Thursday, Oct. 10, 2013 | 2 a.m.
On his first day as UNLV’s coach, Dave Rice made his intentions clear.
“Winning is No. 1, I get that — but style of play is going to be 1a," he said in 2011. "We're going to get out and run — we're the Runnin' Rebels. Everything will be up-tempo.”
More than two years later, the Rebels are still running after that goal.
“I want our guys to feel how much better shape they need to be in to play Runnin’ Rebel basketball,” Rice said after Monday’s first practice.
Rice’s two teams have picked up the pace and led the league both seasons in adjusted tempo, according to kenpom.com. But those teams never followed through on the style. Rice didn’t run very much full-court pressure because, despite having some very athletic players, the personnel wasn’t right for it.
This dichotomy was also apparent on the many possessions Rice would wave his arm from the sideline trying to urge the offense to speed up only to watch his guards jog up the court. However, perception has been greater than reality, at least on the recruiting trail.
While UNLV hasn’t entirely lived up to that “up-tempo” billing, nearly every recruit I’ve talked to over the past two years has mentioned UNLV’s style as a positive. I want to get out and run, the kids say, and that’s the way they play.
“They like to get it down the floor,” said 2014 commit Dwayne Morgan.
That was after a home victory against New Mexico in which neither team broke 65 points — UNLV won 64-55 — though it did contain a surprisingly high number of possessions (72), so maybe Morgan was keeping count.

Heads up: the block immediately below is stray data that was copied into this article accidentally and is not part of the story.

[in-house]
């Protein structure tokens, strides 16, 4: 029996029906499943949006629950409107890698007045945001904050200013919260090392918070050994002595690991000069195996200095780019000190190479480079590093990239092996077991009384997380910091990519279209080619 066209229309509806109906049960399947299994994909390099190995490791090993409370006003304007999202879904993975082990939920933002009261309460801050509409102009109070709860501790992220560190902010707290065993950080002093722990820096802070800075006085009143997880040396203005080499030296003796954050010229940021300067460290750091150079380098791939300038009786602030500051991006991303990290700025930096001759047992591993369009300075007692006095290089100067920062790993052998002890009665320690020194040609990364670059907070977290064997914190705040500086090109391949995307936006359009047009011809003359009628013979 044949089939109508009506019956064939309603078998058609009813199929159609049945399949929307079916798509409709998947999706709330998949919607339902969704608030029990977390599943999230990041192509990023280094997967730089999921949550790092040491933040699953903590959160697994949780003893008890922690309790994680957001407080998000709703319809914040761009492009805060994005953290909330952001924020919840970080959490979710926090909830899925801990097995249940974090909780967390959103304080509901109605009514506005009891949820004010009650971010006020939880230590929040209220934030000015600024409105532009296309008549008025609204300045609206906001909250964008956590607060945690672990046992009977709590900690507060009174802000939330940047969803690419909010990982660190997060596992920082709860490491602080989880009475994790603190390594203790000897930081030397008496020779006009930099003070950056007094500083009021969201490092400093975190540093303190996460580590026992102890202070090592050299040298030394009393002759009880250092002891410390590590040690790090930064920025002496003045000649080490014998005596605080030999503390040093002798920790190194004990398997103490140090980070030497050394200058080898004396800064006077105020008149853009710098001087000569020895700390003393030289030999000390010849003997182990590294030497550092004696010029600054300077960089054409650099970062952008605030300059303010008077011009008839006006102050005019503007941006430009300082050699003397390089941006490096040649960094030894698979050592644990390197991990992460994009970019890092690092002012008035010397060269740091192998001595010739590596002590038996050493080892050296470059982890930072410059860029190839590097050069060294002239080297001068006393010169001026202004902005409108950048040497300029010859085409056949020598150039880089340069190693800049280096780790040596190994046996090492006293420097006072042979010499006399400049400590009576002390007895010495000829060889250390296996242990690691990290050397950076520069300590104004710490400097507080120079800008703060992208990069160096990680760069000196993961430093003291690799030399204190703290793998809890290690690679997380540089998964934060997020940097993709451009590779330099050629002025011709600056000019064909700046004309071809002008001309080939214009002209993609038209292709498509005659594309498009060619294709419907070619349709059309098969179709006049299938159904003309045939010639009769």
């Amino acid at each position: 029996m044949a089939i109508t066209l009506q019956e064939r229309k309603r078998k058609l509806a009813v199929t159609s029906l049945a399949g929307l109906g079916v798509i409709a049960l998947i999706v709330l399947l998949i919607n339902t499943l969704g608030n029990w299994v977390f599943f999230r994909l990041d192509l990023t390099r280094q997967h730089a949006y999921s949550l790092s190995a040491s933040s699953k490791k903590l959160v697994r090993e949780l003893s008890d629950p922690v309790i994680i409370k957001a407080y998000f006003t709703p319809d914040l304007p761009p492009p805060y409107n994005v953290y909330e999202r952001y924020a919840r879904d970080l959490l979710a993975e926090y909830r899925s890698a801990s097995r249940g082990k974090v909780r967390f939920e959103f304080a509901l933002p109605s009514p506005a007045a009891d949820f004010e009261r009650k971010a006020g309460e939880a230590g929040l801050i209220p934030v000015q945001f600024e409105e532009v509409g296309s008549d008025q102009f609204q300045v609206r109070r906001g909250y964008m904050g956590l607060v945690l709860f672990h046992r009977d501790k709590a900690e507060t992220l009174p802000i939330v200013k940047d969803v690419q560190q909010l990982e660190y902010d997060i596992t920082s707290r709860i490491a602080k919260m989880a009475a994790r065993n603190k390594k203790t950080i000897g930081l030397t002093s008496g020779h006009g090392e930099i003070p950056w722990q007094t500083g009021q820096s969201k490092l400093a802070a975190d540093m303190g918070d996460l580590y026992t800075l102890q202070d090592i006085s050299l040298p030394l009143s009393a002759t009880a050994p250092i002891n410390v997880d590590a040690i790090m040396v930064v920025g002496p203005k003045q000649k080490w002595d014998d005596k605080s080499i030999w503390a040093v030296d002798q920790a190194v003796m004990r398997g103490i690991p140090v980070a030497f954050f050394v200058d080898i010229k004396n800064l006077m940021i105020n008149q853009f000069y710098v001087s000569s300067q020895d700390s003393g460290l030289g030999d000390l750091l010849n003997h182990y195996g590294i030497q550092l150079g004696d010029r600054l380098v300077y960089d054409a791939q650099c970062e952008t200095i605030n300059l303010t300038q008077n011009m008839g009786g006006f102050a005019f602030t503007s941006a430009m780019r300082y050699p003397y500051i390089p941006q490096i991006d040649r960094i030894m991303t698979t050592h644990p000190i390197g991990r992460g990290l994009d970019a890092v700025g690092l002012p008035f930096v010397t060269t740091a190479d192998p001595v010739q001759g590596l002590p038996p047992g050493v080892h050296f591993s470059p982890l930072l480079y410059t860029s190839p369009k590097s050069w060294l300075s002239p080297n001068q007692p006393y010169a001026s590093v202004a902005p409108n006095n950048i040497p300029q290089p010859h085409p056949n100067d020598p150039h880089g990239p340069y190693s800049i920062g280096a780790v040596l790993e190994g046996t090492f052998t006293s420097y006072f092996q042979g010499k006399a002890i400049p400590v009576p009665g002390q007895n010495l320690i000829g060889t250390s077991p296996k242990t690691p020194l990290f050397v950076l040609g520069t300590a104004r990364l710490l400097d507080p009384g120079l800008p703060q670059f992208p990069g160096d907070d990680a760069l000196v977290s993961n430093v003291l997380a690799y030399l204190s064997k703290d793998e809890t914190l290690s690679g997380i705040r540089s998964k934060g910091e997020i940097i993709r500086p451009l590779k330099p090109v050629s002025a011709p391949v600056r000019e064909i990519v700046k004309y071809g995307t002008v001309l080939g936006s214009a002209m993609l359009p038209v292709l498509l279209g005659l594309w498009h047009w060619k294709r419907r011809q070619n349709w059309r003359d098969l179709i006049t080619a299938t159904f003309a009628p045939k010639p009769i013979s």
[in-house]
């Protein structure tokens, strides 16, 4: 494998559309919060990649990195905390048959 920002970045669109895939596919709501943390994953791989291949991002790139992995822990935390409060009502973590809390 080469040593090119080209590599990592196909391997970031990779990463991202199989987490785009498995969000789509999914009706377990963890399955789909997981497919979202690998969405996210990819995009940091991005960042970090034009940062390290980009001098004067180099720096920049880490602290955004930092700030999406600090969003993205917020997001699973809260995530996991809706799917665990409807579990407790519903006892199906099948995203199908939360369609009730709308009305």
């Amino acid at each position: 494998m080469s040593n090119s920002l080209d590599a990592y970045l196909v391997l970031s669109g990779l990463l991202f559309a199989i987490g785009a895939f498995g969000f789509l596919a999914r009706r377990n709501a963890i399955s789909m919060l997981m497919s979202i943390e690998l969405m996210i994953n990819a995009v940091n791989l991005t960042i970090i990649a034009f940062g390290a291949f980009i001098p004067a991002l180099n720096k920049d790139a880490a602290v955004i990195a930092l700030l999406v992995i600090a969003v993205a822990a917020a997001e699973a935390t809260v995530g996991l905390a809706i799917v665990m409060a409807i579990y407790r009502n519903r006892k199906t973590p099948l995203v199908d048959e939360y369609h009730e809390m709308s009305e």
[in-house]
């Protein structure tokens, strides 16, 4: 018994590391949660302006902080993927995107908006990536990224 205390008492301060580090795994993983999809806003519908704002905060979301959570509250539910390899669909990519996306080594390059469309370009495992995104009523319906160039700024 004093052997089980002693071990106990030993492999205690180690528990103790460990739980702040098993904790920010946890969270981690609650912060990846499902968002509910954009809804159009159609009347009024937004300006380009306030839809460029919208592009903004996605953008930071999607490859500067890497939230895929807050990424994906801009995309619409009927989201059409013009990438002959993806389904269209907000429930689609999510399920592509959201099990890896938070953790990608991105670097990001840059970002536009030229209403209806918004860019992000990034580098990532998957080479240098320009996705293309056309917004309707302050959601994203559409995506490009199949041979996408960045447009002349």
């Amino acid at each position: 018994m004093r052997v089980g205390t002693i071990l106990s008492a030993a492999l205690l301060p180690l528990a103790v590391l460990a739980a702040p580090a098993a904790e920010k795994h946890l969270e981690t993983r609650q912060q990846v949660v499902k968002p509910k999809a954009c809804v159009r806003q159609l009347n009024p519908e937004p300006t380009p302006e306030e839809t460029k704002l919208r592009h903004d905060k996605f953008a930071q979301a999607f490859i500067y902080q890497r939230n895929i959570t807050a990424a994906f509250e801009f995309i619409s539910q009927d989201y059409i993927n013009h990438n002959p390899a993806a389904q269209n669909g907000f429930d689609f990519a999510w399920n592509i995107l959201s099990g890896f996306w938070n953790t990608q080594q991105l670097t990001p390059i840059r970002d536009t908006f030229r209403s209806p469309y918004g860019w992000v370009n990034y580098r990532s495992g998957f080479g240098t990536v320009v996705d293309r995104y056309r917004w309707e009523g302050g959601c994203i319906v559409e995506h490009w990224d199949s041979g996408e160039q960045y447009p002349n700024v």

UNLV’s inability to completely achieve its desired pace hasn’t been a hindrance in recruiting future Rebels, and now that Rice has a roster that’s almost entirely his own, they may finally be able to follow through. Practices certainly are different, with players picking up in a full-court press after every made basket and out-of-bounds play.
“We want that to be part of our identity,” Rice said. “We want to make teams use the entire floor. We feel like we have the depth and the personnel to do that.”
UNLV doesn’t want to go to the extremes of Grinnell’s offense (shoot within 10 seconds) or VCU’s Havoc defense (relentless trapping). In fact, Rice said, the Rebels’ press wouldn’t always include trapping. Instead they will focus on man pressure that should force opponents into mistakes without the high risk of getting beat for easy baskets that comes with constantly trapping.
And on offense the Rebels at least sound committed to grabbing the rebound and pushing it up the court better than they have recently.
“On a scale of 1 to 10, we really want to play at a 12,” junior Roscoe Smith said. “We want to play as fast as possible. … I’m over-exaggerating but we want to have 100 points in the first half.”
Last year the Rebels’ adjusted tempo — possessions per game against an average defense — was 68.8, which ranked 51st in the country. That was down from Rice’s first season, when the Rebels averaged 70 per game and ranked 29th.
Reversing that trend is a top priority. If not No. 1, then certainly 1a.